natural-health-vitamins-and-supplements-stock-imageWhen I was down to 6mg of Zoloft I began to hit a wall. This was the same point during my previous taper when my symptoms had deteriorated to the extent that I went to a (so-called) specialist who reinstated me at 25mg. (You can read about it here.) It almost felt as if there was something about the 6 mg mark that crossed an invisible line inside my brain that short-circuited the process. This time `round, the worst of these symptoms showed themselves more physically than emotionally. I was not having panic attacks, nor was I crying all the time. I simply felt lousy, like I had the flu. I ached from head to toe. It hurt to walk. I had no energy and didn’t have any spark.

I felt this most acutely in the context of my teaching a summer course at a local college during this stretch of my tapering. I have taught many college courses over many years and always had been strong and self-possessed in the classroom. But this time I  struggled to feel in command of my material. I was really dragging and, worse, I was boring.

I again began to comb the internet for help with how to navigate these low milligrams that had proven so difficult and so debilitating. And, as if from the heavens, I came across a woman who herself had been able to successfully discontinue Zoloft and she explained in great detail what she did.

The best of what I took from her narrative was the remarkable healing effects of supplements. Up to this point I had been fortifying myself generally with a variety of tinctures and had been taking some vitamins. But her detailed regimen of various supplements with specific target areas propelled me to a new level of investigation.  In turn I discovered another tool, which in the end enabled me to push through those last low milligrams and reach the end of this difficult journey.

What are supplements?

Dietary supplements are wonderful gifts that are derived directly from the earth and organic chemistry and will go a long way in helping your body and your brain recover from the ravages of antidepressant use. Supplements include vitamins, minerals, herbs or other plants, and amino acids. They are widely available in health food stores, grocery stores, pharmacies, on the Internet, and by mail. You’re probably aware of many supplements and may already be using them. Common ones include products such as St. John’s wort, melatonin, Vitamin B complex, fish oils, essential oils, tinctures and the like. Makers of dietary supplements cannot legally say that their products can diagnose, cure, treat, or prevent disease. The U.S. Food and Drug Administration (FDA) does not regulate dietary supplements in the same way that it regulates medicine. But they can say that supplements contribute to health maintenance and well-being.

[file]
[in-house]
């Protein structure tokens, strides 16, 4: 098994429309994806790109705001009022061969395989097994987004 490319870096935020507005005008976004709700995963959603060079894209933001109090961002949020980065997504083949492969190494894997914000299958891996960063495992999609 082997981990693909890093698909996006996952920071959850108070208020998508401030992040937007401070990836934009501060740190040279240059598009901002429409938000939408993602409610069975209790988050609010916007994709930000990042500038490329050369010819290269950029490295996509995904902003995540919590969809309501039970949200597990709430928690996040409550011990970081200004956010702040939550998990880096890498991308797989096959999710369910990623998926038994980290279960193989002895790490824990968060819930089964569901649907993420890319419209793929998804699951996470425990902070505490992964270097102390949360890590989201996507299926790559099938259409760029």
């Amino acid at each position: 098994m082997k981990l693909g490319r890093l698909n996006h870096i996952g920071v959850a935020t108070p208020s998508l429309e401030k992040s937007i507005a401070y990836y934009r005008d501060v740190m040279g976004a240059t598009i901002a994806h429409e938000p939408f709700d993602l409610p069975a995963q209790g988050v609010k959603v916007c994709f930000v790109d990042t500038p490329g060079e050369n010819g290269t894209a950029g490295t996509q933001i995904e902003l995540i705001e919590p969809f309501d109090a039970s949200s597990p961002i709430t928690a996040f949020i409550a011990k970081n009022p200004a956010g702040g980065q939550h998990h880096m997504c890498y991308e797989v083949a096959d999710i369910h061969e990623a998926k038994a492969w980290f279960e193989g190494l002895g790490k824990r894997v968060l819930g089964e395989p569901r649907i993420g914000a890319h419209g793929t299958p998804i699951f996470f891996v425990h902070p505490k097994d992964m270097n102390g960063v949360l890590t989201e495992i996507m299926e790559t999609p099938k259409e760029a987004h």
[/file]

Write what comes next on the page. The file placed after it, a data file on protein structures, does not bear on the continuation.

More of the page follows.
At this low dosage I started taking Tryosine and Omega 3-6-9 in the morning to enhance cognitive function. I also introduced L-Tryptophan, also known as 5-HTP (5-hydroxytryptophan) at night.  Tryptophan/5-HTP raises serotonin levels in the brain, which had a momentous effect diminishing the trauma and disequilibrium I was experiencing at the low dose. I took 3 to 4 (500mg) capsules before I went to bed and, as if touched by angels, I began to sleep very well and consistently. I was able to break through that hit-the-wall debilitation I had experienced at 6mg and continue lowering my doses gradually, with minimal trauma. This supplement was the game-changer for me. It saved my struggle.

I am compelled to add that some people avoid L-Tryptophan out of fear of  an episode that occurred in 1989.  There had been an outbreak of eosinophilic myalgia syndrome which, at the time,  was traceable to what researchers thought was contaminated L-Tryptophan. As a result the U.S. Food and Drug Administration pulled Tryptophan supplements off the market. Since then, research has advanced and the link between this anomalous outbreak and L-Tryptophan has been questioned. There is no longer an alert related to its use and it is deemed by many health care professionals a “safe and effective amino acid.”  (See “L-Tryptophan: It’s Back, It’s Safe & It’s Effective – Informed Opinion,” by Gene Bruno, MS, MHS, Natural Health Research Institute.) If there is some hesitancy on your part to try this amino acid because of this episode, 5-HTP has had no such issue associated with its use and so many prefer it.

When it comes to discussing supplements it is important to clarify that I do not consider myself a nutritionist, dietician or an herbalist. The information I include here is derived from my personal experience and the research I undertook. It is my hope here to offer a beginning point for fellow strugglers to grasp the value of supplements in aiding the journey to successful tapering and to point you in that direction so that you can undertake your own research and experimentation.

Next post: Reaching the Finish Line


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